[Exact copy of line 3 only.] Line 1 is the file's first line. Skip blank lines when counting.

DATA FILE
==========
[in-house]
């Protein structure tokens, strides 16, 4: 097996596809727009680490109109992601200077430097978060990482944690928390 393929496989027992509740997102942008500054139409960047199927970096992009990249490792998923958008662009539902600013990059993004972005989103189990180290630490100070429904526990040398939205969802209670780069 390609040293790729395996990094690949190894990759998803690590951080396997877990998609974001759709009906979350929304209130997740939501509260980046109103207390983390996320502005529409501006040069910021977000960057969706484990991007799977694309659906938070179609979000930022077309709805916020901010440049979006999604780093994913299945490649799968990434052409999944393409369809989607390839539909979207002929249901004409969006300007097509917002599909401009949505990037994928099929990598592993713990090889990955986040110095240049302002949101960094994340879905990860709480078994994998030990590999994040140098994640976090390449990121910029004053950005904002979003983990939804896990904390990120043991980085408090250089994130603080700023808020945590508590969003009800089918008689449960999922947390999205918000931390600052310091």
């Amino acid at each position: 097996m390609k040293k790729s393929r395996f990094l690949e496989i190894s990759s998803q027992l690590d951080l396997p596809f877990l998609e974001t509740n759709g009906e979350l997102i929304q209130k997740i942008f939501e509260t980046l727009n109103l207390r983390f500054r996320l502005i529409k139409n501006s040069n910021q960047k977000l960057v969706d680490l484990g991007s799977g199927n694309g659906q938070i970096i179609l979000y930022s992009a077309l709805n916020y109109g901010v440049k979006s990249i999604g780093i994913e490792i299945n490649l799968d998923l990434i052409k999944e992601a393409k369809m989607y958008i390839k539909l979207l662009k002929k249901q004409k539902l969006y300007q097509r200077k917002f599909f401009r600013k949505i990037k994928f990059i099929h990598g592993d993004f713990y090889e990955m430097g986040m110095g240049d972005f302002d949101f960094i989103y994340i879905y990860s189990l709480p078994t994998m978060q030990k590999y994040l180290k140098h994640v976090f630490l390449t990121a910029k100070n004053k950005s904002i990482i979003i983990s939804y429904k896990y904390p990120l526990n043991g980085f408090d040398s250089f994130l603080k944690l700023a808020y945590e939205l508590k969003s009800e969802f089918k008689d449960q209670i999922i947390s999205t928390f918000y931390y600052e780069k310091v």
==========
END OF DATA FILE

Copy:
């Amino acid at each position: 097996m390609k040293k790729s393929r395996f990094l690949e496989i190894s990759s998803q027992l690590d951080l396997p596809f877990l998609e974001t509740n759709g009906e979350l997102i929304q209130k997740i942008f939501e509260t980046l727009n109103l207390r983390f500054r996320l502005i529409k139409n501006s040069n910021q960047k977000l960057v969706d680490l484990g991007s799977g199927n694309g659906q938070i970096i179609l979000y930022s992009a077309l709805n916020y109109g901010v440049k979006s990249i999604g780093i994913e490792i299945n490649l799968d998923l990434i052409k999944e992601a393409k369809m989607y958008i390839k539909l979207l662009k002929k249901q004409k539902l969006y300007q097509r200077k917002f599909f401009r600013k949505i990037k994928f990059i099929h990598g592993d993004f713990y090889e990955m430097g986040m110095g240049d972005f302002d949101f960094i989103y994340i879905y990860s189990l709480p078994t994998m978060q030990k590999y994040l180290k140098h994640v976090f630490l390449t990121a910029k100070n004053k950005s904002i990482i979003i983990s939804y429904k896990y904390p990120l526990n043991g980085f408090d040398s250089f994130l603080k944690l700023a808020y945590e939205l508590k969003s009800e969802f089918k008689d449960q209670i999922i947390s999205t928390f918000y931390y600052e780069k310091v």